The sun rises behind me and the Pacific gleams like a hundred thousand sparkling, wish-fulfilling gems. I walk down the steps to the beach and baptize myself in the holy water. I am in California again but not in the proud and purposeful way that I hoped. Two years after high school I spent in the haze of acid and pot until I borrowed enough money from my best childhood friend to force an escape. He is with me now, slashed and bleeding from my betrayals and lies. I coerced the money out of him really, made it a condition of our friendship. Now he stands behind me, silent and seething.
But here I am now, starting a new life from the few dollars I have left from his kindness. It is enough to move into a house with four of his friends from the year before, onto a corner of living room floor and an egg foam mattress.
This little town is wild and on the tiny square mile cliff top overlooking the ocean I will try and fail to break free. But for now the place is beautiful to me and to the ten thousand college kids who call this their first home away from home. For us this is paradise. There are no rules, only youth unleashed. The days are lazy Southern California dreaming but at night the festival begins. Beer flows out of homemade kegerators, house parties go on for days and the air is filled with the endless jam of punk rock, funk and ska.
Drugs are everywhere.
When the weekend finally comes, the already deafening volume is just cranked up another notch. The streets are choked with a mass of drunken, swaying bodies until the chaos rises to a fevered pitch. By Saturday night we are dragging old couches into the street to set them on fire. We cheer and scream in the night as they blaze like sacrifices that light our faces red with the hunger for more and more and more of this new life. They burn to the ground. They burn until they are nothing but piles of the black ash of the pasts that we all want to forget.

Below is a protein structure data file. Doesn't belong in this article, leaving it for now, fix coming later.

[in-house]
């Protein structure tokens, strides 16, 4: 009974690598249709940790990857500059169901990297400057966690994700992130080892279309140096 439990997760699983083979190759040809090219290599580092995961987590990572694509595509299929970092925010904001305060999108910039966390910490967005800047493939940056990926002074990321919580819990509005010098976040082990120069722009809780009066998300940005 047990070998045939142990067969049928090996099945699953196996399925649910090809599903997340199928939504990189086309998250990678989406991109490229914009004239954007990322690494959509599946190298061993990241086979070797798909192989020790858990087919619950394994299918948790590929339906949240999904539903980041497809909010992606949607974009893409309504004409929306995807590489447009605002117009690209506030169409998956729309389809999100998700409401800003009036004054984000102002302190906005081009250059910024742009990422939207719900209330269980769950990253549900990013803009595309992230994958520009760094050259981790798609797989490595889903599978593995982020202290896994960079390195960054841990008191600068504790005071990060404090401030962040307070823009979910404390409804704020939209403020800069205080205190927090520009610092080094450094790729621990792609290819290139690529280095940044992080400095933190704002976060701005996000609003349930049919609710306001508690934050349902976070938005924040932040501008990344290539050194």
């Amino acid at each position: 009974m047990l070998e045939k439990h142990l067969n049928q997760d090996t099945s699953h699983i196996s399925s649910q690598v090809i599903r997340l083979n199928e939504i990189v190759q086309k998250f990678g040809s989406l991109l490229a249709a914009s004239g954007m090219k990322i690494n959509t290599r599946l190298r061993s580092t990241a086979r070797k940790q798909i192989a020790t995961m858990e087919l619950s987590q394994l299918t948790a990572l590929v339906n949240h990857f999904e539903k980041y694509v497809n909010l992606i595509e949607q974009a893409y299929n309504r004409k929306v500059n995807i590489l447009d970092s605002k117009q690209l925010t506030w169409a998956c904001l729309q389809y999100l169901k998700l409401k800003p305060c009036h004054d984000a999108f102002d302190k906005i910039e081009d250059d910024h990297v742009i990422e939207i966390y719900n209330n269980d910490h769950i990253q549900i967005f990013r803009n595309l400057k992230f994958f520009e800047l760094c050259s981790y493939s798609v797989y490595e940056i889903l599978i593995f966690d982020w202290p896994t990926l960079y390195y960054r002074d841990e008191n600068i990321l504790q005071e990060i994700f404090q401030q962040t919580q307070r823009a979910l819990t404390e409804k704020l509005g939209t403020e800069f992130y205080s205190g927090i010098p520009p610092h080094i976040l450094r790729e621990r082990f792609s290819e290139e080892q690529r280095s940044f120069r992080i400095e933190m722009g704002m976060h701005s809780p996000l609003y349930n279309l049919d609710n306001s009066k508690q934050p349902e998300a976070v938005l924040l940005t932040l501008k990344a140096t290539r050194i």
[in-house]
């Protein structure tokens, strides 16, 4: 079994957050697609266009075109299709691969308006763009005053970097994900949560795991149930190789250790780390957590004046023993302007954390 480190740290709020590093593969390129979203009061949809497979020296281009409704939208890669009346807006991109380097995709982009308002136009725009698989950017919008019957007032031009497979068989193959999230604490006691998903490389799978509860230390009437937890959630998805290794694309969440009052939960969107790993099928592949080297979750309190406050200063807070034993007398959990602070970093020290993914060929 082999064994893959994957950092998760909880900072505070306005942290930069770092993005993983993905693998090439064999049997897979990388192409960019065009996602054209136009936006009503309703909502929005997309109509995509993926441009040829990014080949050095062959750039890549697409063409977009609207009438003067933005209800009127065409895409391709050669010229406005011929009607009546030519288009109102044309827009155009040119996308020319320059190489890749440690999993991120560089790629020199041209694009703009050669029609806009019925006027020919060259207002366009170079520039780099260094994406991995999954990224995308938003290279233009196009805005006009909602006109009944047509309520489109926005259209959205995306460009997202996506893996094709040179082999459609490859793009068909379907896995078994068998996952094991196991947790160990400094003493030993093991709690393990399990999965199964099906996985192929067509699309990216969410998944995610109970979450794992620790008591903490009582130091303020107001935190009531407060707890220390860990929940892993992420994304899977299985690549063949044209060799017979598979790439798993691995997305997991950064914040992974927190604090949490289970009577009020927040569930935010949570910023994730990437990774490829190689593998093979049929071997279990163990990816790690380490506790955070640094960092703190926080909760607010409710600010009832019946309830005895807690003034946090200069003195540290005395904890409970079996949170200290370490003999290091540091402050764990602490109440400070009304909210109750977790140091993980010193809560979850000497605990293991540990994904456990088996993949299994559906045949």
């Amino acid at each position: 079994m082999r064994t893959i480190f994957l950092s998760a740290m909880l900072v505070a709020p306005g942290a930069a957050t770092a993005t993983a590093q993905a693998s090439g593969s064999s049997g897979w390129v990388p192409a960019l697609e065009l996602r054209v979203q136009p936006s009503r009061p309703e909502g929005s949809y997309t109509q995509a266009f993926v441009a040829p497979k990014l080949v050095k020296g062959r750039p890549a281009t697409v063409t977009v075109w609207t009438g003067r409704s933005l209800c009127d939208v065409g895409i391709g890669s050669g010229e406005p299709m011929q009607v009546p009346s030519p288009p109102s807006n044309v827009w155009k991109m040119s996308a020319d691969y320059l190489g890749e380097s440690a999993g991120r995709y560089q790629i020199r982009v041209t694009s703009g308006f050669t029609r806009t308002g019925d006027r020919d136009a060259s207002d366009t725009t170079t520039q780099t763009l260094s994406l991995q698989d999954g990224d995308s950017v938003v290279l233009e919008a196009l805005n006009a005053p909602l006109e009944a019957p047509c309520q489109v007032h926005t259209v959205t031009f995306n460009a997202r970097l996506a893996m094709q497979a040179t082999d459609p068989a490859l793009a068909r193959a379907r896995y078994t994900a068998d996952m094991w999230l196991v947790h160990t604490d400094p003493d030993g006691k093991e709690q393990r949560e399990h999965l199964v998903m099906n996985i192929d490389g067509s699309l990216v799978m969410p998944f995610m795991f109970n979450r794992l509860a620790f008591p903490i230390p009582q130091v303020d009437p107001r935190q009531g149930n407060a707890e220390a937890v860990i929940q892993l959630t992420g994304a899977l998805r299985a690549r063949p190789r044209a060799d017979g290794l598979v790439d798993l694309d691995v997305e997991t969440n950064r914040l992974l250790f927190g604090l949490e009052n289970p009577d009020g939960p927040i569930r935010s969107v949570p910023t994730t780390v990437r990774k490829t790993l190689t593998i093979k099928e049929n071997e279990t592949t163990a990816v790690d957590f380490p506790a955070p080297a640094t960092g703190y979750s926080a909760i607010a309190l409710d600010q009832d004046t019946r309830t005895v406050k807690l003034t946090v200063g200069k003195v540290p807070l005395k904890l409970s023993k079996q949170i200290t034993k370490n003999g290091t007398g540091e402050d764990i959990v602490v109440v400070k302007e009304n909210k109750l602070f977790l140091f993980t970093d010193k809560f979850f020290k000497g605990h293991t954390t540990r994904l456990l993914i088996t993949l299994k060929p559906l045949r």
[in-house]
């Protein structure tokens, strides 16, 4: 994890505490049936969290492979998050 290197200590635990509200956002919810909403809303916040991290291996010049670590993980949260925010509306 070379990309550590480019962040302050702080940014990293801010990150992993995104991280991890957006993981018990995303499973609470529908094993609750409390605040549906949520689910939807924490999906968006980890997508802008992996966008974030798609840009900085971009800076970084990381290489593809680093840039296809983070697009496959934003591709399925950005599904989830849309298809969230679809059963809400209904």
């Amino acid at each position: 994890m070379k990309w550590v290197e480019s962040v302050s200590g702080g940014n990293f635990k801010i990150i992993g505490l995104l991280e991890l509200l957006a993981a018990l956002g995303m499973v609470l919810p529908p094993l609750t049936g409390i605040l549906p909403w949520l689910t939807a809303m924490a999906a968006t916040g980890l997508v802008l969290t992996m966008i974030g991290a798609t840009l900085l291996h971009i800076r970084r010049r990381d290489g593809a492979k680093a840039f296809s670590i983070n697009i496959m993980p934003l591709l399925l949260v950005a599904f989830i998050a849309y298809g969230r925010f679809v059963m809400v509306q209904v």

My roommates throw dance parties of their own. Every weekend the call of P-Funk, James Brown and Sly is answered and before I have time to roll up my mattress there are two hundred people dancing across the living room floor.
We drink cheap beer, malt liquor and tequila and I think that I need it just to survive. I am still a self conscious and frightened little boy but when I pour the booze down his throat faster and faster he feels warm and free. He loosens up. He lets go. After ten beers he is passed out in the corner but I leap out reborn onto the dance floor in a twirling, whirling, flailing of limbs. The room erupts and everyone cheers and I become even drunker on the sweet fruit of their approval. And so I drink out of need, the need to be accepted, the need to feel right and normal in a world that I don’t fit into. I drink as my sole purpose in life.
I read Bukowski, Kerouac and Burroughs and they become my new heroes. I want to be just like them so I write unintelligible poems and drink all day and night. Then I get up on the coffee table in the middle of the never-ending party and scream my mad verses to anyone who will listen. Sometimes I get a good laugh, sometimes I get punched in the face but mostly I just fall off my pedestal, vomit and black out.
So I slip and slide down this dangerous slope. I quit my job. I am drunk and obnoxious all the time. My roommates can’t take it anymore and they finally kick me out. But I sneak back into the house to sleep when I think no one is home. Then they chase me away like a mangy coyote, wild and snarling. They throw stones at me until I leave the pack for good. I am homeless for weeks and sleep in the open fields or on the couches of strangers I meet at parties.
I get a new job, the only one I can find or even want, as the clerk at the all-night porn store. Every night I watch the parade of desperation march by. I can smell it in the sweat and semen of the slow trickle of men who amble in through the dark, cold mornings. They buy handfuls of quarter tokens from me and I plunk them into their hands like gold doubloons. They sink them into the video machines in the back, lock themselves in their dark closets until the electric-blue light of porn seeps out of the cracks in the doors. Then the air is filled with the soft moaning that becomes our subliminal mantra, calling us all to that which will never truly satisfy.
Sometimes I look at the baseball bat that leans under the cash register.
“Any ‘a these fags tries to sneak into the booths together,” my boss said. “Ya give ‘em some of this.”
But I can never do that. I can never even think of doing that so instead I turn a blind eye to the cameras pointed down peep-show alley and let them all do what they want. After all, I know what they’re looking for back there in the dark, groping blindly and desperately, pressed against the sticky walls and tacky floors. And through the long nights I watch out of the corner of my eye and I’m never sure which is worse: the longing or the disgust.